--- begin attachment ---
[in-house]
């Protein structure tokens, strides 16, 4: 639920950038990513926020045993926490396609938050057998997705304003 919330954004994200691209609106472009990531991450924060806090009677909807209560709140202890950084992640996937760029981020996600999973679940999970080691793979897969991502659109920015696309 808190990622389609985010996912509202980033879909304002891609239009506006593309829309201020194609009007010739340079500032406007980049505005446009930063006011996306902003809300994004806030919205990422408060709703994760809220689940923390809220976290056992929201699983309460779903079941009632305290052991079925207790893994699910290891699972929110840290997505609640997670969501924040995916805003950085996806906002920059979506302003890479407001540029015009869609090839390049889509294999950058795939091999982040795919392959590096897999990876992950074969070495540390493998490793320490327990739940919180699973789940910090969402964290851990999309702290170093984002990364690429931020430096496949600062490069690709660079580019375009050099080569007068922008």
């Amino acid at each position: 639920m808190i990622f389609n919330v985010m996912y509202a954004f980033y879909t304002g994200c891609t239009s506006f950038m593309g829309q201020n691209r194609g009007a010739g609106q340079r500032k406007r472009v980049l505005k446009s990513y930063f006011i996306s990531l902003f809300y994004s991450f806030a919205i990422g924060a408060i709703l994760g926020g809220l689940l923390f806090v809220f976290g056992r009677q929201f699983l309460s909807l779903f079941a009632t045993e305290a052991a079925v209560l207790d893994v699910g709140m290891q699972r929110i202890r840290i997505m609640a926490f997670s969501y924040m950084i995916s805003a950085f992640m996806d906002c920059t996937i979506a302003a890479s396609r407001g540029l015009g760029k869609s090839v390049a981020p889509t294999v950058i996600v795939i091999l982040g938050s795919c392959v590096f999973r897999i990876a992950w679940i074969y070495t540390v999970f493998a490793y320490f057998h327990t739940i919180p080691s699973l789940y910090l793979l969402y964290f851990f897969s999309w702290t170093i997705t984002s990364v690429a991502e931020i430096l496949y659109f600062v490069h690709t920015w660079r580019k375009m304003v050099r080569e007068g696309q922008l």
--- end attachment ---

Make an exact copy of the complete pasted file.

[in-house]
């Protein structure tokens, strides 16, 4: 639920950038990513926020045993926490396609938050057998997705304003 919330954004994200691209609106472009990531991450924060806090009677909807209560709140202890950084992640996937760029981020996600999973679940999970080691793979897969991502659109920015696309 808190990622389609985010996912509202980033879909304002891609239009506006593309829309201020194609009007010739340079500032406007980049505005446009930063006011996306902003809300994004806030919205990422408060709703994760809220689940923390809220976290056992929201699983309460779903079941009632305290052991079925207790893994699910290891699972929110840290997505609640997670969501924040995916805003950085996806906002920059979506302003890479407001540029015009869609090839390049889509294999950058795939091999982040795919392959590096897999990876992950074969070495540390493998490793320490327990739940919180699973789940910090969402964290851990999309702290170093984002990364690429931020430096496949600062490069690709660079580019375009050099080569007068922008």
């Amino acid at each position: 639920m808190i990622f389609n919330v985010m996912y509202a954004f980033y879909t304002g994200c891609t239009s506006f950038m593309g829309q201020n691209r194609g009007a010739g609106q340079r500032k406007r472009v980049l505005k446009s990513y930063f006011i996306s990531l902003f809300y994004s991450f806030a919205i990422g924060a408060i709703l994760g926020g809220l689940l923390f806090v809220f976290g056992r009677q929201f699983l309460s909807l779903f079941a009632t045993e305290a052991a079925v209560l207790d893994v699910g709140m290891q699972r929110i202890r840290i997505m609640a926490f997670s969501y924040m950084i995916s805003a950085f992640m996806d906002c920059t996937i979506a302003a890479s396609r407001g540029l015009g760029k869609s090839v390049a981020p889509t294999v950058i996600v795939i091999l982040g938050s795919c392959v590096f999973r897999i990876a992950w679940i074969y070495t540390v999970f493998a490793y320490f057998h327990t739940i919180p080691s699973l789940y910090l793979l969402y964290f851990f897969s999309w702290t170093i997705t984002s990364v690429a991502e931020i430096l496949y659109f600062v490069h690709t920015w660079r580019k375009m304003v050099r080569e007068g696309q922008l």